The aim of this study is to broaden the scope of language production research by investigating the impact of sound structure on speech production in non-Indo-European languages. Speech production models analyze sound structure, like sound similarities and frequencies, by organizing sounds into webs of interconnected words. These “word webs” in turn help us understand how the structural foundations of language, including sound structure, affect speech. To date most hypotheses about word webs build on Indo-European languages.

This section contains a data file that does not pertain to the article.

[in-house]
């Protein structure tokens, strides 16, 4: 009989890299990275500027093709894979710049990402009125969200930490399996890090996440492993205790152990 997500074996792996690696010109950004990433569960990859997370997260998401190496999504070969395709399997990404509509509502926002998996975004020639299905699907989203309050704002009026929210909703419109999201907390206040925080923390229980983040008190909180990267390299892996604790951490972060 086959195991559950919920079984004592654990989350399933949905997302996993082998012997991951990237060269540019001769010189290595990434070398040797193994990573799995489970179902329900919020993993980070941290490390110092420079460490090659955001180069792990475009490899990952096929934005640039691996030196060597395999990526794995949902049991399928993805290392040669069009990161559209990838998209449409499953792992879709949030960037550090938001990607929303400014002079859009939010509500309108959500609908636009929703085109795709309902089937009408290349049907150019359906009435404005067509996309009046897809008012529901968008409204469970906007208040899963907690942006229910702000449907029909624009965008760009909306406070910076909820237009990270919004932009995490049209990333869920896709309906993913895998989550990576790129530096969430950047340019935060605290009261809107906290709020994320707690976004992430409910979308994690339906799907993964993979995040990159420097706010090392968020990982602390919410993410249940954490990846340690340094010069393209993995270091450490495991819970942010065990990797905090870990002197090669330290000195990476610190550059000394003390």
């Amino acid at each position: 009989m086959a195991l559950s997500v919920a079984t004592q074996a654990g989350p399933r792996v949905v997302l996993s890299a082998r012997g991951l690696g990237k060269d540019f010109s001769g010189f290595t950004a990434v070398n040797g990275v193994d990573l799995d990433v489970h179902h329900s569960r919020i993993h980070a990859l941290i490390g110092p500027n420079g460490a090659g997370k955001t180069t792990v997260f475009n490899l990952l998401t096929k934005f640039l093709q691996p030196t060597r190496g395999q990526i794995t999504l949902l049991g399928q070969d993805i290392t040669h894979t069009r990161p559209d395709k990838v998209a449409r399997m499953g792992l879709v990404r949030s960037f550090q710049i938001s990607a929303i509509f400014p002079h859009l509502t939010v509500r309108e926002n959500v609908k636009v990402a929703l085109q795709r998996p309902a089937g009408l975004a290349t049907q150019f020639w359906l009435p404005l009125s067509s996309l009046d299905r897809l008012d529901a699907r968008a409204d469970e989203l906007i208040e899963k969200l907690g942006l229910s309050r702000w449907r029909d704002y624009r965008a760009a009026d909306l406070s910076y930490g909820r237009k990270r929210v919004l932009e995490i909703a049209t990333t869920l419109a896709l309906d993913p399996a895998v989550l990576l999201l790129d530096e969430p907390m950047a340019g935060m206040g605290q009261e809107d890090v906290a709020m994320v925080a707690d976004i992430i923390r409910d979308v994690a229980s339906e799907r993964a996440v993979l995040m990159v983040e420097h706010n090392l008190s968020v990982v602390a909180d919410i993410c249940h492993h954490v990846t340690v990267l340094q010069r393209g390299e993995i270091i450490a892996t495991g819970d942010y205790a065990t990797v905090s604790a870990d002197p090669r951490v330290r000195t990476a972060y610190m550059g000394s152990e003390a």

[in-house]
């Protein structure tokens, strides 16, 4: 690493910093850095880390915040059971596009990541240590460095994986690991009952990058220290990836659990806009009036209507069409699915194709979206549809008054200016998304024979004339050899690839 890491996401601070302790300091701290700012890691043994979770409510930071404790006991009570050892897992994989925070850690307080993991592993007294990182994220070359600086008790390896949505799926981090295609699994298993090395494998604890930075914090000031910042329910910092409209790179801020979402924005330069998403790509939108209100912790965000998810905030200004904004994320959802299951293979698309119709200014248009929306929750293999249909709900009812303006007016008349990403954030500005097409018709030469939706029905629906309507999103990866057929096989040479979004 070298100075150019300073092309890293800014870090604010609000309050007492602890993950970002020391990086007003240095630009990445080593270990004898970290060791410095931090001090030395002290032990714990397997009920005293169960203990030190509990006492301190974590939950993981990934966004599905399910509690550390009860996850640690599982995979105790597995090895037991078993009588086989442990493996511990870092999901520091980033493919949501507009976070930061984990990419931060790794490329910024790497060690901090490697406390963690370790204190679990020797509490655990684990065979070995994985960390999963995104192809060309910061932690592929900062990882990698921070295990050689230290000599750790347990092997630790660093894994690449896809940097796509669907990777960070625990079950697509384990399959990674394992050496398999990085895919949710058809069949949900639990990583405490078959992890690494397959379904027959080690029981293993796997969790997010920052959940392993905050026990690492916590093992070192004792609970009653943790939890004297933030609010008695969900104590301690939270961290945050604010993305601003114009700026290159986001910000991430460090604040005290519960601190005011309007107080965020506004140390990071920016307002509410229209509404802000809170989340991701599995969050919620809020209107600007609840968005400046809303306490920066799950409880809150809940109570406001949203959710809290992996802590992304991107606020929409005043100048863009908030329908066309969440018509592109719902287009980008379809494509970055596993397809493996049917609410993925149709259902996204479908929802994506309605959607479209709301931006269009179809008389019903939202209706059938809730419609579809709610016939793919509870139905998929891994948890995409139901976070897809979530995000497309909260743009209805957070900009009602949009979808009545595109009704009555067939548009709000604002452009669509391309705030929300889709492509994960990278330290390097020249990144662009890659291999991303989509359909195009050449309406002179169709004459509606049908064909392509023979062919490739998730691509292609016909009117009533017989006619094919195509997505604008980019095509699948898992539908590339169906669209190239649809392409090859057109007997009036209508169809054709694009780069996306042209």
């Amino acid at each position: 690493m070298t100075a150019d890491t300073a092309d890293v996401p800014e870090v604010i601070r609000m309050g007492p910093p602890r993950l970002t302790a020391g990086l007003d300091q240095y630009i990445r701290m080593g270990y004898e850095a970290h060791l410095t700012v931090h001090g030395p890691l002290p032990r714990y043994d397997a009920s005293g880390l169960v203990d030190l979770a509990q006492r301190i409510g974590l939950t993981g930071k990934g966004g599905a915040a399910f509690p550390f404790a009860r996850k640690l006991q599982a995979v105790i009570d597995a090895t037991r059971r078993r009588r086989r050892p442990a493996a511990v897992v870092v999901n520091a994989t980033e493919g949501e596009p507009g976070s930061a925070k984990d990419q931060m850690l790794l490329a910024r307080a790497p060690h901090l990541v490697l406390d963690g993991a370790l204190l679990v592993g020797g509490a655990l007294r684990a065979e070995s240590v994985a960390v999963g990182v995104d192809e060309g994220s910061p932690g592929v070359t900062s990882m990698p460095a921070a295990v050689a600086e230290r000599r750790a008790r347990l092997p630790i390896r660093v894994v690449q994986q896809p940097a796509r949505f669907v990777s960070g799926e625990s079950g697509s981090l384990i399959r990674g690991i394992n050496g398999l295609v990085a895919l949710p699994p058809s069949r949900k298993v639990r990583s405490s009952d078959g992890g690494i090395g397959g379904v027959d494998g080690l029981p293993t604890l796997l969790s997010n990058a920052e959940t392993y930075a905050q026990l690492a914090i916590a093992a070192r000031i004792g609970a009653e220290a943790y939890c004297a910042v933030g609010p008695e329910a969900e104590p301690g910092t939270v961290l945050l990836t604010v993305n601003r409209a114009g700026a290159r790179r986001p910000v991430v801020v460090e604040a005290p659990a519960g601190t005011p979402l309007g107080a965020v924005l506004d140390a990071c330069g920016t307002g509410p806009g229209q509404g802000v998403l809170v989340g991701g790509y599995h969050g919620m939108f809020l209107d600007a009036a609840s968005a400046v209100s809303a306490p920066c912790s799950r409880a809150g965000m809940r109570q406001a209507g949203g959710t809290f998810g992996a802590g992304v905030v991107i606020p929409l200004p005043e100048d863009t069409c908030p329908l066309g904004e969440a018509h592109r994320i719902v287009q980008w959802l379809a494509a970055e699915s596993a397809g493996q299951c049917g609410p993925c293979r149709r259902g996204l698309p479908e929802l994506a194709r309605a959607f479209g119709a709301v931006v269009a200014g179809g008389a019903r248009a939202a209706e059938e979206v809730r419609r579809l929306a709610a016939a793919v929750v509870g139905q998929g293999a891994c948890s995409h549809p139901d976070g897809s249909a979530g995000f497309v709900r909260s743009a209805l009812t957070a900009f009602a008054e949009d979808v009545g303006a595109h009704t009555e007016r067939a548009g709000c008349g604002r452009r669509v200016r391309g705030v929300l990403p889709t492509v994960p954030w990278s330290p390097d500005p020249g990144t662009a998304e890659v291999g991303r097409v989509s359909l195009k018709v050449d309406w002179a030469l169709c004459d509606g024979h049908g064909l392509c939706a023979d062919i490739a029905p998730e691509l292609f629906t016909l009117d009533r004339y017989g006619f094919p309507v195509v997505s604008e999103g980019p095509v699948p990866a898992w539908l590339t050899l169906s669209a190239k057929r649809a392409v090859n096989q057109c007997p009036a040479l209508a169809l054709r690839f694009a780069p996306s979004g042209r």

Speaking is a complex behavioral task. It involves selecting words from an immense mental lexicon, ordering them in well-formed sentences, and articulating their sounds in fluid speech. Dominant models of speech production assume speaking is accomplished with a richly structured mental lexicon; a web of interconnected words and the sounds inside them. Word retrieval in these models involves searching this "word web" and selecting the correct sounds in the right order.